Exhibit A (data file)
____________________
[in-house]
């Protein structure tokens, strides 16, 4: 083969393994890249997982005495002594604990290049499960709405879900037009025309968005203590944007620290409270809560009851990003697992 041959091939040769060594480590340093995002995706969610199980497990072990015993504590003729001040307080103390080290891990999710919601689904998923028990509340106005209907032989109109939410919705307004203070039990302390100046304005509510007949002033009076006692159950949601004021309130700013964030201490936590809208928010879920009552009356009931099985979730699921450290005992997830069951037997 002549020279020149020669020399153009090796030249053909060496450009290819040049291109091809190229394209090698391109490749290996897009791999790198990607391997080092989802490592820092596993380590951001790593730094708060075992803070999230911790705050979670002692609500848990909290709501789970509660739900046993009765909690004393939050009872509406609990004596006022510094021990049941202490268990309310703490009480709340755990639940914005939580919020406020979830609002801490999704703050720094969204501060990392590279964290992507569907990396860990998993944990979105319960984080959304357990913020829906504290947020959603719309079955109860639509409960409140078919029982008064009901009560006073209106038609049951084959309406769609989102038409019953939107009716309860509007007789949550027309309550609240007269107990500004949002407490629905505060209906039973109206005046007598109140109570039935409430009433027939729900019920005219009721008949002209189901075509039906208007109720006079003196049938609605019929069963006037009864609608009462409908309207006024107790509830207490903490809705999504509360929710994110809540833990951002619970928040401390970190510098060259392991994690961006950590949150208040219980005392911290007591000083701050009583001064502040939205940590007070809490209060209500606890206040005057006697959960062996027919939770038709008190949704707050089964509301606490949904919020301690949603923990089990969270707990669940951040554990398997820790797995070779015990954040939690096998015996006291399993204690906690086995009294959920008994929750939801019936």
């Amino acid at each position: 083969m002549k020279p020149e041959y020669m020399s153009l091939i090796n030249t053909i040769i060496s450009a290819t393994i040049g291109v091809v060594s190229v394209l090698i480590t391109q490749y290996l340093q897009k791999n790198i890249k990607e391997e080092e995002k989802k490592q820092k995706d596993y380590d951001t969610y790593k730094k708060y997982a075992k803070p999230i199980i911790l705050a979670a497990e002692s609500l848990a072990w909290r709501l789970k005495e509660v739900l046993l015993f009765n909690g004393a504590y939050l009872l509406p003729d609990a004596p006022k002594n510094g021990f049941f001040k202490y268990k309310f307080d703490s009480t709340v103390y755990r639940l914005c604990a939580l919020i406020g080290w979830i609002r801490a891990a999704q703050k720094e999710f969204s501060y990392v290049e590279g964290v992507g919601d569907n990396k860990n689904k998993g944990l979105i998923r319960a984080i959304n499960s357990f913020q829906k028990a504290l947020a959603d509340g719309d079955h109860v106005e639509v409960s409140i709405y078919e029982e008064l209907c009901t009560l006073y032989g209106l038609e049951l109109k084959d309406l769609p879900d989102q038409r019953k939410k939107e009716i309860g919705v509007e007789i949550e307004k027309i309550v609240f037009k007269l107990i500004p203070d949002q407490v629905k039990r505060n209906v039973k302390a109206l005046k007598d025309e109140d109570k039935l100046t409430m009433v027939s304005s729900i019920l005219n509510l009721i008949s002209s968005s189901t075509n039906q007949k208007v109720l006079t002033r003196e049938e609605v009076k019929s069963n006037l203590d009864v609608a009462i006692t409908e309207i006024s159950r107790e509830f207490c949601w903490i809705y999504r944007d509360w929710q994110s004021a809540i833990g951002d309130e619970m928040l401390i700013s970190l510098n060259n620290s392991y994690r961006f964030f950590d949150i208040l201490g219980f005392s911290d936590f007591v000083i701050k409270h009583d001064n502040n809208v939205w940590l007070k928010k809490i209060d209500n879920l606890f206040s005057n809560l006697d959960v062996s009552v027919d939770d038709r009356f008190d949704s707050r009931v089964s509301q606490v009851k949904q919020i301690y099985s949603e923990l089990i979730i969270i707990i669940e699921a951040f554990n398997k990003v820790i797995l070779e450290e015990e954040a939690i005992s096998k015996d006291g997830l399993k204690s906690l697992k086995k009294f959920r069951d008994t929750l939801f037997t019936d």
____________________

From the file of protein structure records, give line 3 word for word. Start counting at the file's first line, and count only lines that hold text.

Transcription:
């Amino acid at each position: 083969m002549k020279p020149e041959y020669m020399s153009l091939i090796n030249t053909i040769i060496s450009a290819t393994i040049g291109v091809v060594s190229v394209l090698i480590t391109q490749y290996l340093q897009k791999n790198i890249k990607e391997e080092e995002k989802k490592q820092k995706d596993y380590d951001t969610y790593k730094k708060y997982a075992k803070p999230i199980i911790l705050a979670a497990e002692s609500l848990a072990w909290r709501l789970k005495e509660v739900l046993l015993f009765n909690g004393a504590y939050l009872l509406p003729d609990a004596p006022k002594n510094g021990f049941f001040k202490y268990k309310f307080d703490s009480t709340v103390y755990r639940l914005c604990a939580l919020i406020g080290w979830i609002r801490a891990a999704q703050k720094e999710f969204s501060y990392v290049e590279g964290v992507g919601d569907n990396k860990n689904k998993g944990l979105i998923r319960a984080i959304n499960s357990f913020q829906k028990a504290l947020a959603d509340g719309d079955h109860v106005e639509v409960s409140i709405y078919e029982e008064l209907c009901t009560l006073y032989g209106l038609e049951l109109k084959d309406l769609p879900d989102q038409r019953k939410k939107e009716i309860g919705v509007e007789i949550e307004k027309i309550v609240f037009k007269l107990i500004p203070d949002q407490v629905k039990r505060n209906v039973k302390a109206l005046k007598d025309e109140d109570k039935l100046t409430m009433v027939s304005s729900i019920l005219n509510l009721i008949s002209s968005s189901t075509n039906q007949k208007v109720l006079t002033r003196e049938e609605v009076k019929s069963n006037l203590d009864v609608a009462i006692t409908e309207i006024s159950r107790e509830f207490c949601w903490i809705y999504r944007d509360w929710q994110s004021a809540i833990g951002d309130e619970m928040l401390i700013s970190l510098n060259n620290s392991y994690r961006f964030f950590d949150i208040l201490g219980f005392s911290d936590f007591v000083i701050k409270h009583d001064n502040n809208v939205w940590l007070k928010k809490i209060d209500n879920l606890f206040s005057n809560l006697d959960v062996s009552v027919d939770d038709r009356f008190d949704s707050r009931v089964s509301q606490v009851k949904q919020i301690y099985s949603e923990l089990i979730i969270i707990i669940e699921a951040f554990n398997k990003v820790i797995l070779e450290e015990e954040a939690i005992s096998k015996d006291g997830l399993k204690s906690l697992k086995k009294f959920r069951d008994t929750l939801f037997t019936d």